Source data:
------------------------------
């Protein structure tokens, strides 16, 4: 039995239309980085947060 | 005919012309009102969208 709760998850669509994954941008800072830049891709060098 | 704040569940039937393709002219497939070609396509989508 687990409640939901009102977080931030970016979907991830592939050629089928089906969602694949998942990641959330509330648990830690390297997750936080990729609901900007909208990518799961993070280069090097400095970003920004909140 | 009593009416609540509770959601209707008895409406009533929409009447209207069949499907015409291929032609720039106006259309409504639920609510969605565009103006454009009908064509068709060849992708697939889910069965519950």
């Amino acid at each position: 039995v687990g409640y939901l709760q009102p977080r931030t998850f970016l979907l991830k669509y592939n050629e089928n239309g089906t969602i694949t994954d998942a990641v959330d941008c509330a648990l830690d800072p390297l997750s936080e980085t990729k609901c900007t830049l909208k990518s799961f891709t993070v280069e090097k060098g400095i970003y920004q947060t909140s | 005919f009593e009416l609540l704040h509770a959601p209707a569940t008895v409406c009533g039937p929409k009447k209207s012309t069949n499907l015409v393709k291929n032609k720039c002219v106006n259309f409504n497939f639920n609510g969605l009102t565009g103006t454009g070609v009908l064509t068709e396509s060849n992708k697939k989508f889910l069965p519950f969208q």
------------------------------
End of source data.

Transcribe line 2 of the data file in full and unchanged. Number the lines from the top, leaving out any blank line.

């Amino acid at each position: 039995v687990g409640y939901l709760q009102p977080r931030t998850f970016l979907l991830k669509y592939n050629e089928n239309g089906t969602i694949t994954d998942a990641v959330d941008c509330a648990l830690d800072p390297l997750s936080e980085t990729k609901c900007t830049l909208k990518s799961f891709t993070v280069e090097k060098g400095i970003y920004q947060t909140s | 005919f009593e009416l609540l704040h509770a959601p209707a569940t008895v409406c009533g039937p929409k009447k209207s012309t069949n499907l015409v393709k291929n032609k720039c002219v106006n259309f409504n497939f639920n609510g969605l009102t565009g103006t454009g070609v009908l064509t068709e396509s060849n992708k697939k989508f889910l069965p519950f969208q």